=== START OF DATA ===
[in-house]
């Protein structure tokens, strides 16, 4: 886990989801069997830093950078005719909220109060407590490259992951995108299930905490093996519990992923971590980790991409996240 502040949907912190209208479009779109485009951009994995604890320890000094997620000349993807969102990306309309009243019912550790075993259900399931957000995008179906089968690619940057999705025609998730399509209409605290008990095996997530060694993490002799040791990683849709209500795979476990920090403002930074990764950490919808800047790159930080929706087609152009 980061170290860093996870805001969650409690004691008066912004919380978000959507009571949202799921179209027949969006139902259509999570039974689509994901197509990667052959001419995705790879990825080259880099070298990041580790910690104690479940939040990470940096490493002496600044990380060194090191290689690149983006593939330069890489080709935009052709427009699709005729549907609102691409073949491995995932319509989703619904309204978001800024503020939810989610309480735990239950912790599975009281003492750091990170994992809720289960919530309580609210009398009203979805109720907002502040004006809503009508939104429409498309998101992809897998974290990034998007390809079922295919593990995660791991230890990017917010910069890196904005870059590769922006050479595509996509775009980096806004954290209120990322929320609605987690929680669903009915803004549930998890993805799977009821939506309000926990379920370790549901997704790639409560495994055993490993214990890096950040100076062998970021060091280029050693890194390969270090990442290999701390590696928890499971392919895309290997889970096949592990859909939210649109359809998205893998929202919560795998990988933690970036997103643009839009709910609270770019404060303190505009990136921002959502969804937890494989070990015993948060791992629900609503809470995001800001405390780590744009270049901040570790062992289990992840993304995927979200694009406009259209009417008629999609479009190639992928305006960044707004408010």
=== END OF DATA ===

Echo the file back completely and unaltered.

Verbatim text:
[in-house]
């Protein structure tokens, strides 16, 4: 886990989801069997830093950078005719909220109060407590490259992951995108299930905490093996519990992923971590980790991409996240 502040949907912190209208479009779109485009951009994995604890320890000094997620000349993807969102990306309309009243019912550790075993259900399931957000995008179906089968690619940057999705025609998730399509209409605290008990095996997530060694993490002799040791990683849709209500795979476990920090403002930074990764950490919808800047790159930080929706087609152009 980061170290860093996870805001969650409690004691008066912004919380978000959507009571949202799921179209027949969006139902259509999570039974689509994901197509990667052959001419995705790879990825080259880099070298990041580790910690104690479940939040990470940096490493002496600044990380060194090191290689690149983006593939330069890489080709935009052709427009699709005729549907609102691409073949491995995932319509989703619904309204978001800024503020939810989610309480735990239950912790599975009281003492750091990170994992809720289960919530309580609210009398009203979805109720907002502040004006809503009508939104429409498309998101992809897998974290990034998007390809079922295919593990995660791991230890990017917010910069890196904005870059590769922006050479595509996509775009980096806004954290209120990322929320609605987690929680669903009915803004549930998890993805799977009821939506309000926990379920370790549901997704790639409560495994055993490993214990890096950040100076062998970021060091280029050693890194390969270090990442290999701390590696928890499971392919895309290997889970096949592990859909939210649109359809998205893998929202919560795998990988933690970036997103643009839009709910609270770019404060303190505009990136921002959502969804937890494989070990015993948060791992629900609503809470995001800001405390780590744009270049901040570790062992289990992840993304995927979200694009406009259209009417008629999609479009190639992928305006960044707004408010």